trying to do it without notes, he happened to forget a particular

:36:56.:36:58.

passage which is available for all to see on the Labour website. Isn't

:36:59.:37:01.

it telling that issue isn't at the forefront of his mind? I think it is

:37:02.:37:06.

at the forefront of his mind. He has been very clear, and the Chancellor

:37:07.:37:09.

has been very clear, And we are all-clear as members of the Shadow

:37:10.:37:12.

Cabinet. There isn't going to be extra money around. We have to stick

:37:13.:37:15.

to the limits that this Government has set for the first year and make

:37:16.:37:20.

big reforms to the economy, and big reforms to our public services if we

:37:21.:37:23.

will live within our means. But there was not any of that in the

:37:24.:37:28.

speech, surely to re-establish economic credibility, which

:37:29.:37:30.

everybody agrees Ed Miliband has to do for the Labour Party, there had

:37:31.:37:35.

to be language about hard choices fast, you read what he meant to say

:37:36.:37:42.

about it, it was a matter of three or four lines and saying I will get

:37:43.:37:46.

on it? He was clear on the NHS that there wouldn't be extra borrowing

:37:47.:37:49.

for the commitments. He talked about new taxes to put more money? It is

:37:50.:37:53.

also those extra staff will be tied to reform, to make sure that we get

:37:54.:37:56.

a care system we need for the future, keeping people at home,

:37:57.:38:02.

rather than in hospital. Our public serves do need to change, and the

:38:03.:38:04.

economy needs to change. Actually if you look at his section on the

:38:05.:38:08.

economy, if we are going to get the deficit down we have to turbo charge

:38:09.:38:13.

jobs and growth. Good jobs with decent wages that is part of the way

:38:14.:38:17.

to get the deficit down. Hasn't he just given the Conservatives all the

:38:18.:38:21.

ammunition they need for the next six months, they can say Ed Miliband

:38:22.:38:24.

forgot the deficit? I think he set them a challenge. He has set them a

:38:25.:38:29.

challenge and rightly so. That we need a different kind of economy,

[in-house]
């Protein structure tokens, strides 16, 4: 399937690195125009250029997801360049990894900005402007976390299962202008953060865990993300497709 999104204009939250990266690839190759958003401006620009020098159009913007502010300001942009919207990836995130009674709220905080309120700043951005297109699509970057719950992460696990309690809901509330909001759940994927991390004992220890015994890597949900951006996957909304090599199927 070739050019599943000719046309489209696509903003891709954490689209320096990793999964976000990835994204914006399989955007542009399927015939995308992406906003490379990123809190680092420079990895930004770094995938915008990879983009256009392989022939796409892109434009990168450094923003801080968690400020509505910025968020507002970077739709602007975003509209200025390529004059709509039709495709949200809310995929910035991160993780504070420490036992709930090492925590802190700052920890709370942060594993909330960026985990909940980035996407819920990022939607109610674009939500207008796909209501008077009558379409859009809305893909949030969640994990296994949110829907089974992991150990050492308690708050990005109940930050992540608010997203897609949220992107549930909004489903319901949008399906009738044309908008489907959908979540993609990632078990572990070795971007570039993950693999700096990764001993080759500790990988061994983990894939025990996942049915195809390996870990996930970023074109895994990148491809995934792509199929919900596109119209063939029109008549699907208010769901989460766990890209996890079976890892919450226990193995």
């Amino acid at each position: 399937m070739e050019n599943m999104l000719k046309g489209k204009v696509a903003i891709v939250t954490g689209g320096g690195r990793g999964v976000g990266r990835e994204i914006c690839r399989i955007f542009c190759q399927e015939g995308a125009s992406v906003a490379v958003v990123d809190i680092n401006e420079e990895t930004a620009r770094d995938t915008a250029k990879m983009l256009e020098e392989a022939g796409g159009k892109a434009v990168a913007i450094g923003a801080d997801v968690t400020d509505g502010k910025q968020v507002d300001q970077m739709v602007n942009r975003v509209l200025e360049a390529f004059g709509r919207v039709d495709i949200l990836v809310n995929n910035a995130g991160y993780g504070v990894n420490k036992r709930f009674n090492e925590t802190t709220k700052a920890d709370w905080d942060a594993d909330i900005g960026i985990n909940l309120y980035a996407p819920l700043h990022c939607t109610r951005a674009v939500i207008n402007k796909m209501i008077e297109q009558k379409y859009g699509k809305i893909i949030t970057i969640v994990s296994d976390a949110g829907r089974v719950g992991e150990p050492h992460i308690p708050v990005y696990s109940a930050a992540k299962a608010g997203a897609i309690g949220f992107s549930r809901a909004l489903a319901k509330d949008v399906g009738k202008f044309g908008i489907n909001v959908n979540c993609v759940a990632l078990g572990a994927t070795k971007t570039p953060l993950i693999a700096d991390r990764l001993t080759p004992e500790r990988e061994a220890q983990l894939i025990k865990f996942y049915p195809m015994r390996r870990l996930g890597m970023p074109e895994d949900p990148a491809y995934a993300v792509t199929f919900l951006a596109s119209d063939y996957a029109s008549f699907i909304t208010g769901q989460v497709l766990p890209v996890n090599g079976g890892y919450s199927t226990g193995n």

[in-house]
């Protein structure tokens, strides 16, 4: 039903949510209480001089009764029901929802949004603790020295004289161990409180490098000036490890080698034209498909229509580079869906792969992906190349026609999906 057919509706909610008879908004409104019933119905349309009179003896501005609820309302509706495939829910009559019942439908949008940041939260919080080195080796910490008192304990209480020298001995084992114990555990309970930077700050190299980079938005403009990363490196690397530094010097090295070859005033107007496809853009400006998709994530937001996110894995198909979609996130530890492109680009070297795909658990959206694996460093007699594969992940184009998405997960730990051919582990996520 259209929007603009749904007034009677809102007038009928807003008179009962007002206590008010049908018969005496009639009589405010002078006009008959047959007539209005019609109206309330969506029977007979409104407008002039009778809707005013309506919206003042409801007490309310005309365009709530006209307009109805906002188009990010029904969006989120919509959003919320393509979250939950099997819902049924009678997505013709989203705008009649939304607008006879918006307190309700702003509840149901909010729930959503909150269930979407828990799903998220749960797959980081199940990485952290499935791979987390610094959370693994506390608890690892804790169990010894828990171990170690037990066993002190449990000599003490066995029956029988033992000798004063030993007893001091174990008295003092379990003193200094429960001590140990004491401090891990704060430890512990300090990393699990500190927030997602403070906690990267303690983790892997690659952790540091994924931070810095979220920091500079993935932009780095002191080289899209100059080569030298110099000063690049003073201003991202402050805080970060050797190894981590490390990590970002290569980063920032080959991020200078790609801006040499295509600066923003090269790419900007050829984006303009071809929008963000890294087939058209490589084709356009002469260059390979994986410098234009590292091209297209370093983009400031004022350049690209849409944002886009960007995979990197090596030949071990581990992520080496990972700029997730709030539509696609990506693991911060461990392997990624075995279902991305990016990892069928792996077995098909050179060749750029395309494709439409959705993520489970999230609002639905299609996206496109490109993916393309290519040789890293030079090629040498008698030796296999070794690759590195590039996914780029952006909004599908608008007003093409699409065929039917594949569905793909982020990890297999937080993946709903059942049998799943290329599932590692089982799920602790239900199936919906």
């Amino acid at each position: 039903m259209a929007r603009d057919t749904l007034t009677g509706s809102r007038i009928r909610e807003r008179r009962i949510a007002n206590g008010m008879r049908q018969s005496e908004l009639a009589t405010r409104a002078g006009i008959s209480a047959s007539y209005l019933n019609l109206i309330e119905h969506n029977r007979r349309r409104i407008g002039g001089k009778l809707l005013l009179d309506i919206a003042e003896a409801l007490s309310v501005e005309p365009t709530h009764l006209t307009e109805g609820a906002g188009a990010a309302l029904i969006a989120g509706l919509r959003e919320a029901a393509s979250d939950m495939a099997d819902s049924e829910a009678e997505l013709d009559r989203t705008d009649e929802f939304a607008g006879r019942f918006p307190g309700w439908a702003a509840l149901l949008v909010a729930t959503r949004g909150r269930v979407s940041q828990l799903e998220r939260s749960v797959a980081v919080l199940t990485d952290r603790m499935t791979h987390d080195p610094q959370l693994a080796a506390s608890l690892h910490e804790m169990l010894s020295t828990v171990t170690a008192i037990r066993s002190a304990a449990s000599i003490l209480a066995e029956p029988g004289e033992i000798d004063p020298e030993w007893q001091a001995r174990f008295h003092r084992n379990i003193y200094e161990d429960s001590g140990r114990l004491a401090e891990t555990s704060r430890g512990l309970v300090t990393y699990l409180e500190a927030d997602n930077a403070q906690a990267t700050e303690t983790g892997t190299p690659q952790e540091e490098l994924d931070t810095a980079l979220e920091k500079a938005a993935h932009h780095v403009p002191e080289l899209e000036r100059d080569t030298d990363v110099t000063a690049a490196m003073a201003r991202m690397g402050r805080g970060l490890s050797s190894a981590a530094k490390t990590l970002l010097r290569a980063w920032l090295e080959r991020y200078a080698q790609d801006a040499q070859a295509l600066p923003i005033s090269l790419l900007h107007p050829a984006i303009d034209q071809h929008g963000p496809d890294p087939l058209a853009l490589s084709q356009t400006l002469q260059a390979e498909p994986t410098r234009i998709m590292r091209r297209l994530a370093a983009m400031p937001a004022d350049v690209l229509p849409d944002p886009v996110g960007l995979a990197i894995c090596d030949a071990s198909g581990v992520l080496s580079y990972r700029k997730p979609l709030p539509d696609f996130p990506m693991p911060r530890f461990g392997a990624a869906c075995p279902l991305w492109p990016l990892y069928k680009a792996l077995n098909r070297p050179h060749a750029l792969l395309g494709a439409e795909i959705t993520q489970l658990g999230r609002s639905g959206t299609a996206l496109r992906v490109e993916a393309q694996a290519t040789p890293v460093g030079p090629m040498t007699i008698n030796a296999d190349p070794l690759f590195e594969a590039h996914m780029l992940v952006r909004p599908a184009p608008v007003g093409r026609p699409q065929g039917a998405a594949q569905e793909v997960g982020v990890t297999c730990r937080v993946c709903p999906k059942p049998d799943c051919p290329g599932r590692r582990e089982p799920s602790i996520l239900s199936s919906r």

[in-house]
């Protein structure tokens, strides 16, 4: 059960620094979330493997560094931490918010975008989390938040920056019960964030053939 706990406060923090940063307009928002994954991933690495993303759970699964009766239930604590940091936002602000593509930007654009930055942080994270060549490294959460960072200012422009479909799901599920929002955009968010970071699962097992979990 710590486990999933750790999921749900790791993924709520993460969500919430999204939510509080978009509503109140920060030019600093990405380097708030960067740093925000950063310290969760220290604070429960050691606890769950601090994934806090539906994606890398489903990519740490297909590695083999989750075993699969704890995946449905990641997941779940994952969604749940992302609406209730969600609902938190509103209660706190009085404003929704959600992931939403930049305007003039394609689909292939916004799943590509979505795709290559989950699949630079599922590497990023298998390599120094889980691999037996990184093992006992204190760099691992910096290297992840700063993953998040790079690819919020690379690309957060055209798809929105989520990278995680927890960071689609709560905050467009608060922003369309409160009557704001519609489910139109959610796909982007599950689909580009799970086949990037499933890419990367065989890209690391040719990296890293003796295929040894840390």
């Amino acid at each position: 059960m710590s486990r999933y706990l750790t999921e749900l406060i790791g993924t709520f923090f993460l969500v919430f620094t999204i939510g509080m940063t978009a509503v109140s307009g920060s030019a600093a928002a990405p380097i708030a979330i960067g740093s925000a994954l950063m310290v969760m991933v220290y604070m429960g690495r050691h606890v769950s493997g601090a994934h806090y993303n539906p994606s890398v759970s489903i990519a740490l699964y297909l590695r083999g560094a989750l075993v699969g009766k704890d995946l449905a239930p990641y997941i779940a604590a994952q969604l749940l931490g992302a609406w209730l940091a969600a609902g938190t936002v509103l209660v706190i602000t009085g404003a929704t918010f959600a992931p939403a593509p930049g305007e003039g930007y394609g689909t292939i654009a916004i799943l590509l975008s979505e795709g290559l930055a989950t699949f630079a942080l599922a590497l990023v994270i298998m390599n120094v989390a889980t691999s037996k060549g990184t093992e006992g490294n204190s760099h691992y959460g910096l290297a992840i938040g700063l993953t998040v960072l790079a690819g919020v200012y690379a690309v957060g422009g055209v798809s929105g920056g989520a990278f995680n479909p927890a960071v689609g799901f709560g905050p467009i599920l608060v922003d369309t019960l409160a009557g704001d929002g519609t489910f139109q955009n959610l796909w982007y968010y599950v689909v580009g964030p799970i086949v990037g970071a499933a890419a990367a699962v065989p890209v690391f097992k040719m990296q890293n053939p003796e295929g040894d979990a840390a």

:38:30.:38:33.

that helps ordinary people, that we need to have the jobs for the

:38:34.:38:37.

future, decent well-paid jobs. We need to give people a sense of hope

:38:38.:38:40.

that their lives are going to be different. I think that is a

:38:41.:38:43.

rightful challenge to the Tories. And he's saying, which is the really

:38:44.:38:47.

big question, how are we going to achieve this. Will it be by working

:38:48.:38:51.

together and make sure everyone benefits or a few at the top. That

:38:52.:38:55.

has always been the big debate between Labour and the

:38:56.:38:56.

Conservatives, I think he nailed that argument. In the hall, however,

:38:57.:39:01.

the huge rounds of applause, which were far and few between were for

:39:02.:39:06.

those attacks on bankers or for the support for the NHS, isn't it really

:39:07.:39:12.

the case that speech was about the core votes, the 35%? Absolutely not.

:39:13.:39:20.

I take it you would assume you are a middle-class person, do you use the

:39:21.:39:26.

NHS? I do use the NHS, but let's not make assumptions about anyone else.

:39:27.:39:31.

The NHS is from all walks of life. Being able to afford a decent home.

:39:32.:39:34.

That is what people of all walks of life aspire to. The section on

:39:35.:39:37.

people who are self-employed, more and more of those people. I think

:39:38.:39:41.

that you are really wrong to say that was a core vote strategy, it

:39:42.:39:45.

wasn't. It was appealing to ordinary people across the country. That is

:39:46.:39:49.

very positive message for us. In terms of the messages about

:39:50.:39:53.

aspiration, you have written for the pressure group Progress, about the

:39:54.:39:55.

importance of having that message of aspiration. Where was that in this

:39:56.:39:59.

speech? What is more of an aspiration than wanting a decent

:40:00.:40:03.

job, getting great skills, being able to afford a home. I think that

:40:04.:40:08.

is what all people want. That is a message about aspiration. People

:40:09.:40:12.

wanting to own their own business, the entrepeneurs, that is what he

:40:13.:40:15.

talked about, that is a complete misinterpretation of the speech, if

:40:16.:40:19.

you don't mind me saying. You are entitled to have your views, that is

:40:20.:40:22.

why we asked you on the programme. Thank you very much for joining us.

:40:23.:40:25.

Let's hear some other views on Ed Miliband's speech today. Because

:40:26.:40:31.

caught on camera in there was even Len McClusky, Labour's biggest

:40:32.:40:39.

backer falling asleep at the back. We have Phil Collins for the times

:40:40.:40:47.

with us. You used to write these for a living, you wrote some of Tony

:40:48.:40:50.

Blair's speeches, what did you make of it? I thought Liz said more about